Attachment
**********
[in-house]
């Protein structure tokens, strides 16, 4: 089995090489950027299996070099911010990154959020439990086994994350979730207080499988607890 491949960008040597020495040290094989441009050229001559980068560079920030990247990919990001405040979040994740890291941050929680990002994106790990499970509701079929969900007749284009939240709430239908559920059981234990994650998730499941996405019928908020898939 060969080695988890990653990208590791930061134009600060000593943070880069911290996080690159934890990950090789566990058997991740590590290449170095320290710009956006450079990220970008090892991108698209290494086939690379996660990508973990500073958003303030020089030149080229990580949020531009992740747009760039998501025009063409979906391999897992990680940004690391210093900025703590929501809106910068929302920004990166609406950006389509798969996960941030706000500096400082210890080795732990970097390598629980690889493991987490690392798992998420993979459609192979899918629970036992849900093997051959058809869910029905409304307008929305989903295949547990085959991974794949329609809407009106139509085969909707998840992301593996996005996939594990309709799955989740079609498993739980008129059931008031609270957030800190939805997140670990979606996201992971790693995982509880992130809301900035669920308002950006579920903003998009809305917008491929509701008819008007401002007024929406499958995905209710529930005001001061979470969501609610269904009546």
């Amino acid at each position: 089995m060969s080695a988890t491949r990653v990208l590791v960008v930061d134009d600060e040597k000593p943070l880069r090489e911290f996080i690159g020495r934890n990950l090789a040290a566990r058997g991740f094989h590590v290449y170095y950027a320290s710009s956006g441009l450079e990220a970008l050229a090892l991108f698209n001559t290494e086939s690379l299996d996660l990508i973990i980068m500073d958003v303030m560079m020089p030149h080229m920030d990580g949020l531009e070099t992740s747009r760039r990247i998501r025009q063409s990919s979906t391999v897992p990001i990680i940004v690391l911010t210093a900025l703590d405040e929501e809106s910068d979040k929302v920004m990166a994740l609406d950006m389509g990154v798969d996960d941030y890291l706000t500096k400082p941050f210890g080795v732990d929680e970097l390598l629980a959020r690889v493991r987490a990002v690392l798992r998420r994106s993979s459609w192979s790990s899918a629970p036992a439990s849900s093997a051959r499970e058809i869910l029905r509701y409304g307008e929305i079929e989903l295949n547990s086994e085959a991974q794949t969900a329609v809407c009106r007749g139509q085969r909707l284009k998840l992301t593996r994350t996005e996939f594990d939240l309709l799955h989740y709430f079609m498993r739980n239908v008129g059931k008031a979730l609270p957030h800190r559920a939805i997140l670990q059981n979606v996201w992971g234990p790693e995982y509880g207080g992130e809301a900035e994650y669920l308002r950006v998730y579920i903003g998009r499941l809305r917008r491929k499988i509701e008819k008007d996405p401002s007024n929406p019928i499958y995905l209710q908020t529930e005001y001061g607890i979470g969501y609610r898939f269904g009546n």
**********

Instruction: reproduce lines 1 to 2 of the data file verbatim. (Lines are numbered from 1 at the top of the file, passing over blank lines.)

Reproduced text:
[in-house]
């Protein structure tokens, strides 16, 4: 089995090489950027299996070099911010990154959020439990086994994350979730207080499988607890 491949960008040597020495040290094989441009050229001559980068560079920030990247990919990001405040979040994740890291941050929680990002994106790990499970509701079929969900007749284009939240709430239908559920059981234990994650998730499941996405019928908020898939 060969080695988890990653990208590791930061134009600060000593943070880069911290996080690159934890990950090789566990058997991740590590290449170095320290710009956006450079990220970008090892991108698209290494086939690379996660990508973990500073958003303030020089030149080229990580949020531009992740747009760039998501025009063409979906391999897992990680940004690391210093900025703590929501809106910068929302920004990166609406950006389509798969996960941030706000500096400082210890080795732990970097390598629980690889493991987490690392798992998420993979459609192979899918629970036992849900093997051959058809869910029905409304307008929305989903295949547990085959991974794949329609809407009106139509085969909707998840992301593996996005996939594990309709799955989740079609498993739980008129059931008031609270957030800190939805997140670990979606996201992971790693995982509880992130809301900035669920308002950006579920903003998009809305917008491929509701008819008007401002007024929406499958995905209710529930005001001061979470969501609610269904009546």